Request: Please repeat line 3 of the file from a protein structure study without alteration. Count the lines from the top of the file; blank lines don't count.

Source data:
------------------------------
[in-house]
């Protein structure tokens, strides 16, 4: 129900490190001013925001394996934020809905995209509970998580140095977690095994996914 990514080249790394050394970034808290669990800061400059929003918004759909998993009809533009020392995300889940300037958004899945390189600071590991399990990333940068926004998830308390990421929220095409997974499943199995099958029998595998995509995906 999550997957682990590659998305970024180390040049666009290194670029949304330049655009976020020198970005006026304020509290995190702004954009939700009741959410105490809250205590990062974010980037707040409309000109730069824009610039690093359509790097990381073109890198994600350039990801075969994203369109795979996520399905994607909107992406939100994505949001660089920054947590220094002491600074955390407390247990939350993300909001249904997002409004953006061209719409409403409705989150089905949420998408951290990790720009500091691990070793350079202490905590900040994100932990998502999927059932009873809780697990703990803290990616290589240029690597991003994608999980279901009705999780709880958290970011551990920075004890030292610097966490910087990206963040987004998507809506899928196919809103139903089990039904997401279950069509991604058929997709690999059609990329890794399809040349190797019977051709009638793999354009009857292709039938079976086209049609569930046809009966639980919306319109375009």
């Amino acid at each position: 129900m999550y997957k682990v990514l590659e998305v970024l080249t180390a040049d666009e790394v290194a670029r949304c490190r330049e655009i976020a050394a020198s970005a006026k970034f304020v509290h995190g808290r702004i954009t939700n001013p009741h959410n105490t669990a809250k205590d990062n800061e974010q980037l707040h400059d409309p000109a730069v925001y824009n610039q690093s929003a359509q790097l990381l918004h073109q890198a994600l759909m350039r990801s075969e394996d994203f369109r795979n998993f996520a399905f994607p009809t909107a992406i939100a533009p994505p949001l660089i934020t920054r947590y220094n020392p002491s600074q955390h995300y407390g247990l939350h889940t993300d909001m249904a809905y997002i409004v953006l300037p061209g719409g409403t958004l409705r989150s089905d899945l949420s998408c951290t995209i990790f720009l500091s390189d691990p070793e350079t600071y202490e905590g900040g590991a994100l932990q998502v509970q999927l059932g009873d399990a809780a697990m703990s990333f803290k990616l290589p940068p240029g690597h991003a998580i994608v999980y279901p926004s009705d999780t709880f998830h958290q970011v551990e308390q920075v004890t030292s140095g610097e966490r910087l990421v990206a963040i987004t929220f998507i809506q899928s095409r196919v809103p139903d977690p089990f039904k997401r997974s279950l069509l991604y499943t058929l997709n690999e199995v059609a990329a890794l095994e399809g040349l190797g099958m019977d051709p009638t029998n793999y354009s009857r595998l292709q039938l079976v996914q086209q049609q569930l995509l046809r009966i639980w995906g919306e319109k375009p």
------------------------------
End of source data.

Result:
């Amino acid at each position: 129900m999550y997957k682990v990514l590659e998305v970024l080249t180390a040049d666009e790394v290194a670029r949304c490190r330049e655009i976020a050394a020198s970005a006026k970034f304020v509290h995190g808290r702004i954009t939700n001013p009741h959410n105490t669990a809250k205590d990062n800061e974010q980037l707040h400059d409309p000109a730069v925001y824009n610039q690093s929003a359509q790097l990381l918004h073109q890198a994600l759909m350039r990801s075969e394996d994203f369109r795979n998993f996520a399905f994607p009809t909107a992406i939100a533009p994505p949001l660089i934020t920054r947590y220094n020392p002491s600074q955390h995300y407390g247990l939350h889940t993300d909001m249904a809905y997002i409004v953006l300037p061209g719409g409403t958004l409705r989150s089905d899945l949420s998408c951290t995209i990790f720009l500091s390189d691990p070793e350079t600071y202490e905590g900040g590991a994100l932990q998502v509970q999927l059932g009873d399990a809780a697990m703990s990333f803290k990616l290589p940068p240029g690597h991003a998580i994608v999980y279901p926004s009705d999780t709880f998830h958290q970011v551990e308390q920075v004890t030292s140095g610097e966490r910087l990421v990206a963040i987004t929220f998507i809506q899928s095409r196919v809103p139903d977690p089990f039904k997401r997974s279950l069509l991604y499943t058929l997709n690999e199995v059609a990329a890794l095994e399809g040349l190797g099958m019977d051709p009638t029998n793999y354009s009857r595998l292709q039938l079976v996914q086209q049609q569930l995509l046809r009966i639980w995906g919306e319109k375009p």